As it’s the replacement for Internet Explorer, Microsoft Edge also has InPrivate windows. Here are the instructions for opening them:

  • Click on the three dots in the upper right corner.

  • Select “New InPrivate window” from the drop-down menu.

  • Start browsing.

You can also right-click any link and select the “Open Link In InPrivate Window” option. This is a quick alternative method that brings up a new InPrivate window.

Microsoft Edge for Android has a similar function, but they’re tabs instead. Try the steps on your mobile device.

  • Open Microsoft Edge on your mobile device.

  • Select the “Tabs” icon.

  • Switch to “InPrivate.”

  • Tap on the plus sign to open a new InPrivate tab.

Microsoft Edge is available on all PCs unless uninstalled, so users should know how to access a private browsing session on this browser. That way, they’re less vulnerable to trackers and cookies.

Safari

Safari is the Apple equivalent of Microsoft Edge, as the app is on all Macs and iPhones. Safari’s private browsing mode is named Private Browsing, letting Apple users access the web privately. Mac users can look at these steps and open a private browser window.

  • Open Safari on your Mac.

  • Select “File.”

  • Go to “New Private Window.”

  • You can now browse privately.

It’s possible to change the app’s startup settings and guarantee a private session. The process is straightforward:

  • In Safari, go to the “Preferences” tab.

  • Select “General.”

  • Bring up the “Safari Opens With” menu.

  • Click on “A New Private Window.”

Mobile users will need to follow these instructions:

  • Go to Safari on your mobile device.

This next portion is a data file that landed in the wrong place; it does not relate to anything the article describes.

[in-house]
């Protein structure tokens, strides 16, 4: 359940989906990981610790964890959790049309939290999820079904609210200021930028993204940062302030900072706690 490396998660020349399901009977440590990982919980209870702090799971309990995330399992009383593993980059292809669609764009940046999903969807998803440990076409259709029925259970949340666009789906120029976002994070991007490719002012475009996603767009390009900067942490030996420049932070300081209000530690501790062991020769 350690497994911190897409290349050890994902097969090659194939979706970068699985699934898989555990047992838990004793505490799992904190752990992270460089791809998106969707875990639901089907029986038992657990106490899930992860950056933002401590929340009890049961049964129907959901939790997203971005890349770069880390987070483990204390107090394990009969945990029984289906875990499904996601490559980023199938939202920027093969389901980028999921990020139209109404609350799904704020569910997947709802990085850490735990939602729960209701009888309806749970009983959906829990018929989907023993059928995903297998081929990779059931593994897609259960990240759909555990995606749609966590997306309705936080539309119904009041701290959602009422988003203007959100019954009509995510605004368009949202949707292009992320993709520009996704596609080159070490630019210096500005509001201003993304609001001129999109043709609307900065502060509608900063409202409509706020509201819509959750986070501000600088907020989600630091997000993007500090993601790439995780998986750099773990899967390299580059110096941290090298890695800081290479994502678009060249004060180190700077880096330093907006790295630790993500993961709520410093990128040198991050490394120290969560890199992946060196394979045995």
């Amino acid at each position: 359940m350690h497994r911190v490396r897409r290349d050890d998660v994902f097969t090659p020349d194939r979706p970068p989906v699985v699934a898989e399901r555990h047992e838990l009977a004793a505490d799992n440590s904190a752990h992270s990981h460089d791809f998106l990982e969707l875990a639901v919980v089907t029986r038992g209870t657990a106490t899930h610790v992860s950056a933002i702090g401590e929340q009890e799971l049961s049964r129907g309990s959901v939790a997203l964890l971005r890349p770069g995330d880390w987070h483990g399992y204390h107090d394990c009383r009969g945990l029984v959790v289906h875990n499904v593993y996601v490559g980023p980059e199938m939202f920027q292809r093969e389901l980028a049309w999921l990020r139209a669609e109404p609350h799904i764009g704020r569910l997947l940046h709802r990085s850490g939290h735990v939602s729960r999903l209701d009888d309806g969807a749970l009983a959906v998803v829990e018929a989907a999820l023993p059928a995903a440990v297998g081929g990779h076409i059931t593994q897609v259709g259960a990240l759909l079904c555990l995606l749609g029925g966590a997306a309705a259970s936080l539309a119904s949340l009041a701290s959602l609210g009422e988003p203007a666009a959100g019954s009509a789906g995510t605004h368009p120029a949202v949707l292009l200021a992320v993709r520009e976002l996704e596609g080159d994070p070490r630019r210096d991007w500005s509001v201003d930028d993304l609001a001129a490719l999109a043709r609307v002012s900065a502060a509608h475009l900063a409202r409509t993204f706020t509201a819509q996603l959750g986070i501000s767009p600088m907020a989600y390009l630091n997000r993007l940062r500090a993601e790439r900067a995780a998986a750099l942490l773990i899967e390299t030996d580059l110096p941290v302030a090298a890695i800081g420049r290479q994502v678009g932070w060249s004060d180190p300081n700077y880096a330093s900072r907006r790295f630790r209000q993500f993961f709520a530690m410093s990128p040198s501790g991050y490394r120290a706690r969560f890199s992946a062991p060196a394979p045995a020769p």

• Tap on the “Tabs” icon.

  • Tap on the number to bring up the Tabs Group.

  • Select “Private” and “Done.”

Safari changes its address bar’s color from white or gray to black. Sometimes, the bar is gray, depending on your iPhone or iPad.

Who Tracks Internet Users?

It’s not only browsers that track your normal browsing history and activity. You might be surprised to know who has access to this information. Most people and organizations who can track your activity aren’t malicious, but it’s good to know about these data collectors.

Internet Service Provider

Your ISP provides access to the web but saves your data as you fill out forms or make purchases. ISPs know your email address and the websites you visited. The former information is independent of your browser’s history.

Network Administrators

Anyone who works in a larger office with a centralized LAN will likely be in contact with the network administrator. This person is responsible of maintaining the local internet connection and private servers (if they exist), and can provide related IT services. They have admin privileges and can look at unsecured connections.

Admins can’t see what you fill in forms when visiting HTTPS pages. However, they can still track you if they want.

Search Engines